Live TV is an unpredictable yet delightful beast.
Kelly, a widely respected political science professor at Pusan National University in South Korea, was providing his expert opinion on camera, from what appeared to be his home office, when his young children came barreling into the room.
“I would argue that this is a triumph of democracy,” Kelly said via Skype. “Scandals happen all the time. The question is how do democracies respond to those scandals?”
Cue a dancing toddler in pigtails and a bright yellow sweater.
“And what will it mean for the wider region — I think one of your children has just walked in,” BBC presenter James Menendez said, before resuming the exchange and asking: “Do you think relations with the North may change?”
Then, an infant in a walker opened the door and, with a small thrust, rolled into the room — followed by a seemingly frantic woman who tried to collect them.
Kelly, keeping his eyes straight ahead and holding back the toddler with one hand, launched into his response: “I would be surprised if they do. The — pardon me. My apologies. Sorry.”
The woman scooped up the children and hustled them out of the room.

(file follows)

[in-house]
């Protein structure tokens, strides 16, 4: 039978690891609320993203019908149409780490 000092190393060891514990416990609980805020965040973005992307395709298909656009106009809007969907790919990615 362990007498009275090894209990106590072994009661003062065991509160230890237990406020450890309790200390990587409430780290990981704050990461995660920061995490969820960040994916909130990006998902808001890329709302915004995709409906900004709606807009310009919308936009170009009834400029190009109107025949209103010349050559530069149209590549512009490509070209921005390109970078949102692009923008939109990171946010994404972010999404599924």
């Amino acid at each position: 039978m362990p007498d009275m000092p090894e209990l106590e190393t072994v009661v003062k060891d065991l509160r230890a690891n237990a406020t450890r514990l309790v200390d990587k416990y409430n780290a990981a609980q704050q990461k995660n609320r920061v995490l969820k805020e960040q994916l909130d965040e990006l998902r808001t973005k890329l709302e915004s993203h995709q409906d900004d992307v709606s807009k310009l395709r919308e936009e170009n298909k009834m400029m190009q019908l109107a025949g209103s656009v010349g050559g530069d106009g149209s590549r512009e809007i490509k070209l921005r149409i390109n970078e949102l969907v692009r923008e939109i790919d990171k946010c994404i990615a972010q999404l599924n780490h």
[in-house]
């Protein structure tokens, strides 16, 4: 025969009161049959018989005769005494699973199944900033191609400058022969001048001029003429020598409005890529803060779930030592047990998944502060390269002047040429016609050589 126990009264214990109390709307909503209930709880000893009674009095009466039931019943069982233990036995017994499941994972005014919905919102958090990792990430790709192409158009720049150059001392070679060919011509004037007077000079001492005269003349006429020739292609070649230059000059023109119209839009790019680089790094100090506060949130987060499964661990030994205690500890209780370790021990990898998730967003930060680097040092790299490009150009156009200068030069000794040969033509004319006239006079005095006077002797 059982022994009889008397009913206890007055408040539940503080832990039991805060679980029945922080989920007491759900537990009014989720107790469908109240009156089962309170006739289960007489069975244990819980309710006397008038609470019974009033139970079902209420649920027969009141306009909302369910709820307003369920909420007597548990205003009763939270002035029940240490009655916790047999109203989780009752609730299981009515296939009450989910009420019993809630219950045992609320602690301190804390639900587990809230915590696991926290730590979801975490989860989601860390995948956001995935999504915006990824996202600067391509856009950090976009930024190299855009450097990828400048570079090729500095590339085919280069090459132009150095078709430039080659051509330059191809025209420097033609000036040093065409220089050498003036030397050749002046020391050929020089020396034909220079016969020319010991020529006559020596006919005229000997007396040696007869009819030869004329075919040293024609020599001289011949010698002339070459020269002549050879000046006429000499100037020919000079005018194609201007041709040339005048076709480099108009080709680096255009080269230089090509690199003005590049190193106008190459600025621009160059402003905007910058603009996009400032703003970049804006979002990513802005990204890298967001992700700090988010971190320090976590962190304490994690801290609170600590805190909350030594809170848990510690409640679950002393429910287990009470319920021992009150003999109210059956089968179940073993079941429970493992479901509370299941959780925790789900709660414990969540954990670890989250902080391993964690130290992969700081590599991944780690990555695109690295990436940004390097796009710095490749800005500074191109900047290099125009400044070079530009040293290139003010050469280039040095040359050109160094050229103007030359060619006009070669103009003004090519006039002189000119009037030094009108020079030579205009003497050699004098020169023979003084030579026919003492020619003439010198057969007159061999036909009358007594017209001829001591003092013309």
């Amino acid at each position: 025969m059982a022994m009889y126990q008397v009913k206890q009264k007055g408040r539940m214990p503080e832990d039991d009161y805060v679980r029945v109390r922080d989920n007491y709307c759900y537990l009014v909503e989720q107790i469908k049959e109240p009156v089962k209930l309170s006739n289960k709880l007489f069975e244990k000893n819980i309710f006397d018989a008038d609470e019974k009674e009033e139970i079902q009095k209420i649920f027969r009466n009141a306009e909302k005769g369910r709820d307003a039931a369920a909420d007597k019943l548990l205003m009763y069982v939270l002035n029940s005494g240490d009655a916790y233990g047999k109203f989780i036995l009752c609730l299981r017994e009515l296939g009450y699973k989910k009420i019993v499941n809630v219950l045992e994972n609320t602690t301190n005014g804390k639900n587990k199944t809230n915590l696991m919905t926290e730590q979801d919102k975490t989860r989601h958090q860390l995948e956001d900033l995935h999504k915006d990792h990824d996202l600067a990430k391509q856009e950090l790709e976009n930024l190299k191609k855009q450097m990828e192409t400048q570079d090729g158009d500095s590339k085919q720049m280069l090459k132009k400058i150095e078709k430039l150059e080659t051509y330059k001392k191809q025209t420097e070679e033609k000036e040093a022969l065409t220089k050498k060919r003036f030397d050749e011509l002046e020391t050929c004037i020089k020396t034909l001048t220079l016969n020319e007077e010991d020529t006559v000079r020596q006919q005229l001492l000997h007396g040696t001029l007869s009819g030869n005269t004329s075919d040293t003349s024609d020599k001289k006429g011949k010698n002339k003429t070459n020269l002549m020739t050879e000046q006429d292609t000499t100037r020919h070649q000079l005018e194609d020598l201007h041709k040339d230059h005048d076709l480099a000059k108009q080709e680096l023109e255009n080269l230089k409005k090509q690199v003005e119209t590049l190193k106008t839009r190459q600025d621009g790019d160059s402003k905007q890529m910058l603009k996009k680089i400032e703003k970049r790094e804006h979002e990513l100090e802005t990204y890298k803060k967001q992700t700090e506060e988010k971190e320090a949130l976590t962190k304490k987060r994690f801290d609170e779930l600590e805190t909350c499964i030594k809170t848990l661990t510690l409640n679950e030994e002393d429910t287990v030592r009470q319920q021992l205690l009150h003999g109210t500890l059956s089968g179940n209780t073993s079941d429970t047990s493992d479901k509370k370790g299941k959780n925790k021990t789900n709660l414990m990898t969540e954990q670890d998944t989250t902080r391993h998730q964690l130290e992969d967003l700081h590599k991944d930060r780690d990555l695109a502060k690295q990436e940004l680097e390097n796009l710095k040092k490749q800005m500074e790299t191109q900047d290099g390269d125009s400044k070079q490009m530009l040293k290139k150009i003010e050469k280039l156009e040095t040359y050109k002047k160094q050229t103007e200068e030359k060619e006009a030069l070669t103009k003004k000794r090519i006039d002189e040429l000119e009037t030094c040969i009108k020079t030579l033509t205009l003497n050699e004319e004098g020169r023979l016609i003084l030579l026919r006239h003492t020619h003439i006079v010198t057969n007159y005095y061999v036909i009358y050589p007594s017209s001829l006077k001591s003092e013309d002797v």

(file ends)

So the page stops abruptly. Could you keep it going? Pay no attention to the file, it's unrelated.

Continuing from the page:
Kelly then closed his eyes and took a long, deep breath.
“South Korea's policy choices on North Korea have been severely limited in the last six months to a year,” he continued, as his children cried out from another room.
Kelly is a well-known analyst on Korean matters who has provided expert opinion for a number of media outlets, including The Washington Post.
In November, he told The Post that Geun-hye had lost her legitimacy in regards to the opposition and that the government would be “paralyzed” if she refused to step down.
He has also written for Foreign Affairs and the Economist, among other publications.
Kelly did not immediately respond to a request for comment.
But after the interview, he responded on Twitter to a producer asking to use the video clip, asking: “Is this kinda thing that goes ‘viral’ and gets weird?”
“Too late I suspect,” replied Henry Williams, with the Wall Street Journal.
Kelly has been criticized by some for his reaction to the interruption.
But others called it “magical TV,” “one of the funniest things I've seen” and “TV gold.”
Asked about the episode, a BBC spokesman told The Post: “We're really grateful to professor Kelly for his professionalism. This just goes to show that live broadcasting isn't always child's play.”
This story has been updated.